BOOK SIGNING BLUES
“Local author Alan Stennett will be signing copies of his new book, Lincolnshire Lads on the Veldt, here today.” Sounds lovely, doesn’t it? The author, satisfied with a job well done, seated at a little table with neat stacks of the new volume, his old faithful Parker to hand, ready to inscribe the carefully casual but still recognizable scrawl of a signature adjacent to the name on the title page. The patient queue of readers, some here for the occasion, enticed by the publisher’s tasteful prepublicity, wait to collect a volume from the pile. Others, pleasantly surprised to find that their visit is in fact an event, clutch a copy plucked from the shelves or the stack piled temptingly close to the store entrance.
A polite word of praise, a comment on how much the new work has been anticipated, a request for a personal dedication are all met with a smile or a word of thanks, and the transaction is completed. The whole takes place in a dedicated shrine to the literary art—warm, with the smell of fresh coffee drifting by and a gentle hum of conversation, plus the happy sound of a new sale being rung up far enough away to allow the author to disregard the slightly sordid aspect of the commercial transaction.
Where are the toilets?
Sadly, the reality of selling a self-published book through the retail outlets of Lincolnshire doesn’t really match up to the dream. The upmarket farm shop started well: the table was there, the fire was bright, the coffee was good and I knew the clientele, having written a couple of books on farming in the past. Unfortunately, the customers turned left into the shop rather than right into the coffee lounge, and by the time they arrived there they had already passed through the tills and had little inclination to queue again. A move to a more public location did generate a question: “Where are the toilets?”
I was also asked for guidance on the amount of frost the shop’s brussels sprouts had been exposed to, its opening times over Christmas and the welfare status of the pigs that provided the shop’s bacon. I could offer little guidance on the latter point, but I could certainly vouch for the quality—a generously filled bacon butty and regular supplies of the coffee ensured that starvation was unlikely.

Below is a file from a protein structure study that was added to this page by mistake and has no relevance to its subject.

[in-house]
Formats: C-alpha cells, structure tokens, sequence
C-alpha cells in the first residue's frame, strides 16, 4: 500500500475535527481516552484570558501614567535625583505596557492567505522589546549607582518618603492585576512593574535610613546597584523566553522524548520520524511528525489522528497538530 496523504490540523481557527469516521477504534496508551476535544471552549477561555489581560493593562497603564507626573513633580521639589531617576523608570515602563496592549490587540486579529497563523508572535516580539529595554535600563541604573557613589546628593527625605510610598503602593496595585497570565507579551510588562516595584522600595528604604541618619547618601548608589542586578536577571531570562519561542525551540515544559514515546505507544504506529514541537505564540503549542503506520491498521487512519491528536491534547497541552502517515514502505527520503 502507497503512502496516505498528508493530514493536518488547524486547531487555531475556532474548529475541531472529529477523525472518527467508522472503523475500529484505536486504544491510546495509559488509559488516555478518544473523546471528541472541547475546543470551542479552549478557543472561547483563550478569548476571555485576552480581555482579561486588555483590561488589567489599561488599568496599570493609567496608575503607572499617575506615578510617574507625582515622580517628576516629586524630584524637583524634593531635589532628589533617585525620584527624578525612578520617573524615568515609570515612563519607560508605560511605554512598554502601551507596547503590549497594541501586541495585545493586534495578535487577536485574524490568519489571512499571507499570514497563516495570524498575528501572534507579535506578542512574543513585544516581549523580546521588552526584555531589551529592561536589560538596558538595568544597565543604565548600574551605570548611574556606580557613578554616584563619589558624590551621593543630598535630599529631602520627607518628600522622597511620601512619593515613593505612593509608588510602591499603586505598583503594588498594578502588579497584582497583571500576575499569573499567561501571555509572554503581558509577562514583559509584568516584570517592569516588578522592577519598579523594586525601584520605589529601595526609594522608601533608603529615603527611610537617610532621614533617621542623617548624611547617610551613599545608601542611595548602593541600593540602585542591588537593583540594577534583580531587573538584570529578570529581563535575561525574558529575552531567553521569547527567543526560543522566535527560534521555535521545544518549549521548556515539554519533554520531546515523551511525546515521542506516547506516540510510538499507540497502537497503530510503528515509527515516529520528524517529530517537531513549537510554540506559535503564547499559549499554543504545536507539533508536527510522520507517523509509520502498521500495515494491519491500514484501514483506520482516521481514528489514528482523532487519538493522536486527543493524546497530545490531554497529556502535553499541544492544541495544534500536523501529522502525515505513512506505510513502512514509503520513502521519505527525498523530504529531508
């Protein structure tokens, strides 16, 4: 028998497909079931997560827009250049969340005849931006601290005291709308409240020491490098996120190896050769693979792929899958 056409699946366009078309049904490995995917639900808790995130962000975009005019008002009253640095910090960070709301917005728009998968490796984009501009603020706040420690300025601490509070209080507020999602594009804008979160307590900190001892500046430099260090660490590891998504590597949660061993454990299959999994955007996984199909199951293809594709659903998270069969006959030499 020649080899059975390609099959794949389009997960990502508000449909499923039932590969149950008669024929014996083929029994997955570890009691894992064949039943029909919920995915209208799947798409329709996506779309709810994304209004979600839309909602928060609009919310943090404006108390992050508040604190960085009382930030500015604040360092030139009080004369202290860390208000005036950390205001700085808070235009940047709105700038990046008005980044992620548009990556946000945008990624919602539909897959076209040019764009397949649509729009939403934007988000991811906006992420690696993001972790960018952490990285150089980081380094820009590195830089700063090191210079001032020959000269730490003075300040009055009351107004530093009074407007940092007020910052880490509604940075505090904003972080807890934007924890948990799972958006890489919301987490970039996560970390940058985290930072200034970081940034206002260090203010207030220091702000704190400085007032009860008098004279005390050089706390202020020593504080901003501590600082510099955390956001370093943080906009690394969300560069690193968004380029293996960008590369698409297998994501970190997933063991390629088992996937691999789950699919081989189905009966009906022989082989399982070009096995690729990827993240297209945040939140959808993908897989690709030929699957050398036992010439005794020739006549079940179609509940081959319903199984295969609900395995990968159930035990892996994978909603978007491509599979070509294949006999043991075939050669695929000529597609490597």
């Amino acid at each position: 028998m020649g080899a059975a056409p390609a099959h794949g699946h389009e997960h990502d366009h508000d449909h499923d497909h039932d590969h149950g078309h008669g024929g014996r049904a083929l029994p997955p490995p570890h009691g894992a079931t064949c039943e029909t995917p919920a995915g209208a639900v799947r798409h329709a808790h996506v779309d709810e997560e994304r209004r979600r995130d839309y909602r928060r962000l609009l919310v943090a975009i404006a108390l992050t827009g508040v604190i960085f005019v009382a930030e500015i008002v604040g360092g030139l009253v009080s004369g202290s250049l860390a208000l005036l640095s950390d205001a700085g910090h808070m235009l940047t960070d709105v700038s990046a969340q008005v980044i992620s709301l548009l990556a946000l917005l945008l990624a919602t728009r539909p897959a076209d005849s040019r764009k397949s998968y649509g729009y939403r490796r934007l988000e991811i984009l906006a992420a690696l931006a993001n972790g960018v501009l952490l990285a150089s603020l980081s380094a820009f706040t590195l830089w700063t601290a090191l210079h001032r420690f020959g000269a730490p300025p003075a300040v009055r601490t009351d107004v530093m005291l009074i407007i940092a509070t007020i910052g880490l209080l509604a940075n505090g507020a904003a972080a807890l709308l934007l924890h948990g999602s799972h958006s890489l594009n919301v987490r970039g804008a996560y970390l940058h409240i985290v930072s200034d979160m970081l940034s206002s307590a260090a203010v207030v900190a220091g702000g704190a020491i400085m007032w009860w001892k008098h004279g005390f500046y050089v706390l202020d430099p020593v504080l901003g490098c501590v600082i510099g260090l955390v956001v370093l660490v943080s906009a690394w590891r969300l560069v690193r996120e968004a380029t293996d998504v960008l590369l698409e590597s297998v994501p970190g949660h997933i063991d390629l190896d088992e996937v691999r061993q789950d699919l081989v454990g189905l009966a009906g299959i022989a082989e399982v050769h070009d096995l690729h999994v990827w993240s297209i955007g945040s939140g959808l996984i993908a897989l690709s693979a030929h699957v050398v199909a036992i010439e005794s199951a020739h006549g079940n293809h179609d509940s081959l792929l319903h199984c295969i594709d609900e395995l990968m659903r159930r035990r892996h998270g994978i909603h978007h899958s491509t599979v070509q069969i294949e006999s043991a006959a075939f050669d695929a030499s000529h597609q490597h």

Excuse me, I’m looking for a magazine
That might have been more of a problem in the small-town bookshop where the table was set up immediately inside an open door on the coldest day of the winter so far. The temperature never rose above freezing, and I can only hope that no one is ever asked to confirm that the signatures on the books are in fact mine. Throw in the fact that the representatives of the local papers who arrived for an interview needed photographs; being bundled up in fleece, woolly hat and gloves did nothing to enhance the image of the store as a warm and welcoming location, so I had to strip. I did at least have the ability to move to keep warm; in fact I had little choice, since no chair was provided and my substantial frame—I win no sympathy sales as the starving author in the garret—was blocking access to the children’s section and the main magazine racks. I noted with regret that both attracted a great deal more attention than my publications. The prepublicity—a handwritten notice on the back of a display board for a jigsaw puzzle company—exacerbated the access problems by tripping up passersby wherever it was placed.
Can you recommend a Spanish dictionary?
The large town branch of a major chain did provide me with a warmer location, coffee and a chair and table, which had to be a good start, although their suggestion that I display all my current titles on said table did leave me feeling more like a market trader than an author. The stacks of the new book had shrunk as over-optimism on sales met the realization of how much a box of books weighs and how far away the car park is; the immediately adjacent cash register served only to remind me of my limited sales success.
My guidance was, however, again regularly sought on topics as diverse as a recommendation for a good Spanish dictionary, the relative benefits of a store voucher versus a generic book token and the level of “goriness” likely to be found in a first aid manual. The section on frostbite might have come in useful.
As at all the other places, the book had to be sold, rather than made available to eager purchasers. The feeling of “Have I got this wrong?” pops up when someone asks “What is the veldt?”; and Christmas Day may have found a few startled fathers and grandfathers whose descendants have been assured that this is just the kind of thing they will enjoy. That is the reality of promoting a book in Lincolnshire!
A warm glow of appreciation
The economics of the whole operation? Let’s not go there—even if you exclude the mileage costs, the rate per hour is probably best calculated in pence rather than pounds, but that has to be beside the point. I met my readers—the elderly farmworker who bought the new one just because he had enjoyed my farming books, the railway enthusiast with the offer of more pictures for my next effort on that subject, and the chap who came up with a new “Linkisheere” dialect phrase that he thought ought to have been in my Nobbut a Yellerbelly!. I supported the local bookshops, which need all the backing that they can get, both directly and through the papers, and I got a nice warm glow of being appreciated, which has to be a pretty good Christmas present.